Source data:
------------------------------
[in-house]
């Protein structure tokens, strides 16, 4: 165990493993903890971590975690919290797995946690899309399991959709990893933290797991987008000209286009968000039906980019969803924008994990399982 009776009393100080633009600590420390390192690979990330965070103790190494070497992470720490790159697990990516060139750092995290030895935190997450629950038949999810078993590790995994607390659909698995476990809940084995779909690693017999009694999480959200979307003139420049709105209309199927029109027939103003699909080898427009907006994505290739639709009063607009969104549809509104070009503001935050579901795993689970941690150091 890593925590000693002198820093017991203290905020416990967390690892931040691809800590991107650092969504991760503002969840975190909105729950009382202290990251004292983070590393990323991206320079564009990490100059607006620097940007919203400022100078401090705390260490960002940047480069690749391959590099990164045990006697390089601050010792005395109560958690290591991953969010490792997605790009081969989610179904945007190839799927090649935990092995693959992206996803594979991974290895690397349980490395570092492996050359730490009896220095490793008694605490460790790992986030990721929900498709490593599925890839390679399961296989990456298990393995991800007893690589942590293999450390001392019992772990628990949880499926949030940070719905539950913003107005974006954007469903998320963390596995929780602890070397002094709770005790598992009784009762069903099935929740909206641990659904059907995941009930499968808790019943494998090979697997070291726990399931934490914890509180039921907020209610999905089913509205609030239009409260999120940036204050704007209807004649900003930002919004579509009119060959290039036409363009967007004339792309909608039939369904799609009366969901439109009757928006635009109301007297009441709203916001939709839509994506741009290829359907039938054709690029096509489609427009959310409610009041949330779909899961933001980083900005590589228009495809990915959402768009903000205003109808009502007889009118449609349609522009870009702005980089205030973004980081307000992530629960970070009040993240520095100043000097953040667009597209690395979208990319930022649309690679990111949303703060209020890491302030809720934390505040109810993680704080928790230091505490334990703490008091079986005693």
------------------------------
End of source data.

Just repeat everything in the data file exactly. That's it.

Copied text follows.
[in-house]
């Protein structure tokens, strides 16, 4: 165990493993903890971590975690919290797995946690899309399991959709990893933290797991987008000209286009968000039906980019969803924008994990399982 009776009393100080633009600590420390390192690979990330965070103790190494070497992470720490790159697990990516060139750092995290030895935190997450629950038949999810078993590790995994607390659909698995476990809940084995779909690693017999009694999480959200979307003139420049709105209309199927029109027939103003699909080898427009907006994505290739639709009063607009969104549809509104070009503001935050579901795993689970941690150091 890593925590000693002198820093017991203290905020416990967390690892931040691809800590991107650092969504991760503002969840975190909105729950009382202290990251004292983070590393990323991206320079564009990490100059607006620097940007919203400022100078401090705390260490960002940047480069690749391959590099990164045990006697390089601050010792005395109560958690290591991953969010490792997605790009081969989610179904945007190839799927090649935990092995693959992206996803594979991974290895690397349980490395570092492996050359730490009896220095490793008694605490460790790992986030990721929900498709490593599925890839390679399961296989990456298990393995991800007893690589942590293999450390001392019992772990628990949880499926949030940070719905539950913003107005974006954007469903998320963390596995929780602890070397002094709770005790598992009784009762069903099935929740909206641990659904059907995941009930499968808790019943494998090979697997070291726990399931934490914890509180039921907020209610999905089913509205609030239009409260999120940036204050704007209807004649900003930002919004579509009119060959290039036409363009967007004339792309909608039939369904799609009366969901439109009757928006635009109301007297009441709203916001939709839509994506741009290829359907039938054709690029096509489609427009959310409610009041949330779909899961933001980083900005590589228009495809990915959402768009903000205003109808009502007889009118449609349609522009870009702005980089205030973004980081307000992530629960970070009040993240520095100043000097953040667009597209690395979208990319930022649309690679990111949303703060209020890491302030809720934390505040109810993680704080928790230091505490334990703490008091079986005693």